2. Good Urbanism, a sustainable community design class sponsored by GC, graduated its 300th participant.

3. GC’s  land conservation team helped 9 Georgia landowners close conservation easements on 3,250 acres of high-diversity habitat and GC played a key role in the permanent protection of Boyles Island, a 6,300-acre wildlife area on the Altamaha River. 

Georgia Conservation Voters Education Fund (GCVEF)

1. GCVEF is leading a grassroots effort to build support for the expansion of third party financing and power purchase agreements for solar installations.

2. GCVEF is working to improve the current IRP plan pending at the PSC through a specific legal effort aimed at ensuring the plan contains more renewable energy and sustainability initiatives.

3. GCVEF has become a member of the leadership team of the Georgia Water Coalition.

Georgia Forest Watch (GFW)

1. Georgia ForestWatch has been fighting for the last 7 years to limit boating in the upper 21 miles of the Wild and Scenic Chattooga River, supporting the Forest Service’s ability to regulate recreation in the Wild and Scenic Corridor.   On March 30, 2013, the U.S. District Court in the District of South Carolina rejected American Whitewater and other boaters' arguments that the Forest Service must allow more boating on the Upper Chattooga. 

2. The Chattahoochee-Oconee National Forest is nationally considered an urban forest, with over 2.2 million people annually using the forest’s 850 miles of designated trails.  The leadership of the Chattahoochee Oconee National Forests and Georgia ForestWatch launched the Collaborative Trails Initiative or CoTrails to help protect trail degradation. This enthusiastic volunteer work force representing the major user groups has helped contribute the equivalent of approximately 21 full-time employees dedicated to trail maintenance activities, and has received three national awards during the last year for their collaborative approach to management of recreation.

Georgia Organics (GO)

1. Through GO’s work, 40 School Districts in Georgia Pledged to Serve Local Food.

2. More than 2,200 Georgians shopped at a farmers market for the first time through GO.

3.  At least 1,300 farmers, healthcare advocates, gardeners, and food lovers united under the “Farm Rx: A Prescription for Better Health” banner at GO’s annual conference.

Georgia Wildlife Federation (GWF)

1. GWF, in partnership with the US Fish and Wildlife Service, planned and implemented two highly successful Georgia’s Camp Charlie events at the Okefenokee Swamp National Wildlife Refuge and at the Alcovy Conservation Center in Covington.

2.  WF welcomed more than 4,000 visitors to the Mill Creek Nature Center in Buford, GA, hosted 10 educational events and provided access to view wildlife and wetlands.

3. As a founding member of the Georgia Water Coalition, GWF actively worked with the Coalition Leadership team to advocate for responsible management, protection, and conservation of Georgia’s precious water resources.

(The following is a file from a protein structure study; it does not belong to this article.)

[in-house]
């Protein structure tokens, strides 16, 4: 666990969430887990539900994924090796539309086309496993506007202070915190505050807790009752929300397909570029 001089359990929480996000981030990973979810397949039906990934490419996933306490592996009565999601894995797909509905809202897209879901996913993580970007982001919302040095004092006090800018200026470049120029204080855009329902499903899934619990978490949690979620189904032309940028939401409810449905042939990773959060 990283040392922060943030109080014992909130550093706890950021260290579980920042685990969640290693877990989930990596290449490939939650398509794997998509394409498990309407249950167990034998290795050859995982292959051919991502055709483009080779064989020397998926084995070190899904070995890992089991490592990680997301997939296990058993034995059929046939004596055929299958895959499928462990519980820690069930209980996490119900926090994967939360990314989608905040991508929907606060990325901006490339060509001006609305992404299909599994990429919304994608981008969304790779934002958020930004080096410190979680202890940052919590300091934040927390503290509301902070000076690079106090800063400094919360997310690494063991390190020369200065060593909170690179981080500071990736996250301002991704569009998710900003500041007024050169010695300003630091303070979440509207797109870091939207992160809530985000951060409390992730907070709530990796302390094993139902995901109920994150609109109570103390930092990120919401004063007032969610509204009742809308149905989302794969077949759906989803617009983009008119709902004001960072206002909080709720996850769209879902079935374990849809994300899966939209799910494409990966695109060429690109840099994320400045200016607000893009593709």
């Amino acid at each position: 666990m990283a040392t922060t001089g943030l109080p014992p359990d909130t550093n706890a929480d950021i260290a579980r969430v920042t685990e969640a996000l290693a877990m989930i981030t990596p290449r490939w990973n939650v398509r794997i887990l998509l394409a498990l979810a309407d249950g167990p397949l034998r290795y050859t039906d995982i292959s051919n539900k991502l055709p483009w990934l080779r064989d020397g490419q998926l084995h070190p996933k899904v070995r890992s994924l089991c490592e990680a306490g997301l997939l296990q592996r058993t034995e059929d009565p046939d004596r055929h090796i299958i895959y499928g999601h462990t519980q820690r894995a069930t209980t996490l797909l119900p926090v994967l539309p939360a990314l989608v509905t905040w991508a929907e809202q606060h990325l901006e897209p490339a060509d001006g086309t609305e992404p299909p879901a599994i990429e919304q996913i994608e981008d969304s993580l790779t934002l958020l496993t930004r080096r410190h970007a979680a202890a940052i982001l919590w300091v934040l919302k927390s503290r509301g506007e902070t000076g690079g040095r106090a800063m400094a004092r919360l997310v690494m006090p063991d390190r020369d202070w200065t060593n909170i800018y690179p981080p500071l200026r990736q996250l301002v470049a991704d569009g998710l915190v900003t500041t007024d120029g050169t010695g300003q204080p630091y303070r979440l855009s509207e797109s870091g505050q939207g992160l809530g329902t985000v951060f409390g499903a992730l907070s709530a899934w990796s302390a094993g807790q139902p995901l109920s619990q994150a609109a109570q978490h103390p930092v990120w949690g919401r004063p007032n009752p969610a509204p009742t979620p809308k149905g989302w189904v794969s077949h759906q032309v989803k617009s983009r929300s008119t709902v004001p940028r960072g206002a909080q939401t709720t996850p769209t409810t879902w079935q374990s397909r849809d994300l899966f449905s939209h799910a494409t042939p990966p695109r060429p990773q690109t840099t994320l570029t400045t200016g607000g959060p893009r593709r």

GreenLaw (GL)

1. GreenLaw stopped a proposed 850-megawatt coal fired plant in Ben Hill County on April 9, 2012, which would have added pollutants to downstream and upwind communities as well as require extensive hydrologic resources.

2. GreenLaw intervened in Georgia Power Company's Integrated Resource Plan before the Public Service Commission, pushing for greater use of renewable energy, particularly wind.  Shortly after filing our case, Georgia Power announced that our state will - for the first time - add 250 megawatts of wind energy purchased from the Midwest to our energy mix.

3. GreenLaw formed the Georgia Environmental Justice Alliance with key community and environmental groups to address pollution in low-income communities.

Museum of Arts and Sciences (MAS)

1. Nearly 65,000 visitors from 119 counties across Georgia visited and learned through environmental educational programs at MAS.

2. MAS expanded its educational program for adults and seniors by developing a new collaborative program with a local college and retirement community, highlighting the nature trail and gardens.

3. MAS partnered with the Bibb County Earth Day celebration to conduct events encouraging youth to learn about water quality and conservation.

The Nature Conservancy, Georgia Chapter TNC)

1. In the last year, TNC brought the number of acres protected along the Chattahoochee Fall Line in west central Georgia to 23,000, a linkage that creates a new contiguous 4000-acre conservation tract, protecting important wildlife habitat and endangered species.

2. TNC also set a new record for prescribed fire on the Fall Line in a single year, with over 3,800 acres treated using this critical habitat restoration and management technique. 

3. TNC’s Leaders in Environmental Action for the Future (LEAF) program grew in Georgia in 2012. Students from Arabia Mountain High School were selected to travel to several states for a month-long paid internship; they cared for Conservancy lands and learned about careers in conservation. The program was featured in an article in the New York Times.

Park Pride (PP)

1. Park Pride's Community Grants Programs awarded $760,000 to community groups for capital improvements int he City of Atlanta and DeKalb County parks.

2. Park Pride's Park Visioning Program leveraged over $3 million toward implementing its 27 Conceptual Master Plans.

3. Park Pride's Volunteer Program facilitated over 17,000 hours of volunteer service in parks which is valued at over $360,000.

Reynolds Nature Preserve (RNP)